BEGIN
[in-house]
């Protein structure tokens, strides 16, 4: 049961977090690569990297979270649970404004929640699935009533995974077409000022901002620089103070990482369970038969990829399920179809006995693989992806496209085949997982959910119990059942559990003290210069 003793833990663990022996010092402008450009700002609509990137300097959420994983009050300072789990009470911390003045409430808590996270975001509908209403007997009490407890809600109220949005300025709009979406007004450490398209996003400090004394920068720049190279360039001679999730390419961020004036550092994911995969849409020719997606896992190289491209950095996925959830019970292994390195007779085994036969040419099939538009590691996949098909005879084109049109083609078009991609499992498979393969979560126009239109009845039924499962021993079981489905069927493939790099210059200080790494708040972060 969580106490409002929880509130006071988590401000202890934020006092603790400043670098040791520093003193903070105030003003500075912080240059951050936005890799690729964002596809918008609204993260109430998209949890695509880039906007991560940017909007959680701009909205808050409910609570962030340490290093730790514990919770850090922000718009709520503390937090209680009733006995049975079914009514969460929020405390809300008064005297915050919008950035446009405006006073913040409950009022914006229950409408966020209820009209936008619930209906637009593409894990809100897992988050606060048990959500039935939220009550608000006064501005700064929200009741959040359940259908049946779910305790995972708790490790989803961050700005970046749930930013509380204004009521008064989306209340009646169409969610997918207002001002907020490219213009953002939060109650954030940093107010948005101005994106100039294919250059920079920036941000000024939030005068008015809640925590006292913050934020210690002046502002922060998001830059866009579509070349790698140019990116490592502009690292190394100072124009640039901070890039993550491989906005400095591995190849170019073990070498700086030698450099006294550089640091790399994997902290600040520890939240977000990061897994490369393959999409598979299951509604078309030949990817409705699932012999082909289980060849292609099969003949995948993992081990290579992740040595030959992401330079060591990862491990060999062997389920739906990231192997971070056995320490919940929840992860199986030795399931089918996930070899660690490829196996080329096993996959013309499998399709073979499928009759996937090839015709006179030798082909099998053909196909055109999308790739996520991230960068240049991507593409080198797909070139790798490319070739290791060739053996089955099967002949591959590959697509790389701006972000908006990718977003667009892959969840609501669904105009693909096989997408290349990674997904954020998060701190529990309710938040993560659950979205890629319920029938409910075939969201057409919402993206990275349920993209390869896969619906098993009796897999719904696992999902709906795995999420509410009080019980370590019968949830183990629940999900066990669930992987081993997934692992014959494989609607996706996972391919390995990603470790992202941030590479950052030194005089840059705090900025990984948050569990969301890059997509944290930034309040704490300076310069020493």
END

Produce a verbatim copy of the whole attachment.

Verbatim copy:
[in-house]
């Protein structure tokens, strides 16, 4: 049961977090690569990297979270649970404004929640699935009533995974077409000022901002620089103070990482369970038969990829399920179809006995693989992806496209085949997982959910119990059942559990003290210069 003793833990663990022996010092402008450009700002609509990137300097959420994983009050300072789990009470911390003045409430808590996270975001509908209403007997009490407890809600109220949005300025709009979406007004450490398209996003400090004394920068720049190279360039001679999730390419961020004036550092994911995969849409020719997606896992190289491209950095996925959830019970292994390195007779085994036969040419099939538009590691996949098909005879084109049109083609078009991609499992498979393969979560126009239109009845039924499962021993079981489905069927493939790099210059200080790494708040972060 969580106490409002929880509130006071988590401000202890934020006092603790400043670098040791520093003193903070105030003003500075912080240059951050936005890799690729964002596809918008609204993260109430998209949890695509880039906007991560940017909007959680701009909205808050409910609570962030340490290093730790514990919770850090922000718009709520503390937090209680009733006995049975079914009514969460929020405390809300008064005297915050919008950035446009405006006073913040409950009022914006229950409408966020209820009209936008619930209906637009593409894990809100897992988050606060048990959500039935939220009550608000006064501005700064929200009741959040359940259908049946779910305790995972708790490790989803961050700005970046749930930013509380204004009521008064989306209340009646169409969610997918207002001002907020490219213009953002939060109650954030940093107010948005101005994106100039294919250059920079920036941000000024939030005068008015809640925590006292913050934020210690002046502002922060998001830059866009579509070349790698140019990116490592502009690292190394100072124009640039901070890039993550491989906005400095591995190849170019073990070498700086030698450099006294550089640091790399994997902290600040520890939240977000990061897994490369393959999409598979299951509604078309030949990817409705699932012999082909289980060849292609099969003949995948993992081990290579992740040595030959992401330079060591990862491990060999062997389920739906990231192997971070056995320490919940929840992860199986030795399931089918996930070899660690490829196996080329096993996959013309499998399709073979499928009759996937090839015709006179030798082909099998053909196909055109999308790739996520991230960068240049991507593409080198797909070139790798490319070739290791060739053996089955099967002949591959590959697509790389701006972000908006990718977003667009892959969840609501669904105009693909096989997408290349990674997904954020998060701190529990309710938040993560659950979205890629319920029938409910075939969201057409919402993206990275349920993209390869896969619906098993009796897999719904696992999902709906795995999420509410009080019980370590019968949830183990629940999900066990669930992987081993997934692992014959494989609607996706996972391919390995990603470790992202941030590479950052030194005089840059705090900025990984948050569990969301890059997509944290930034309040704490300076310069020493």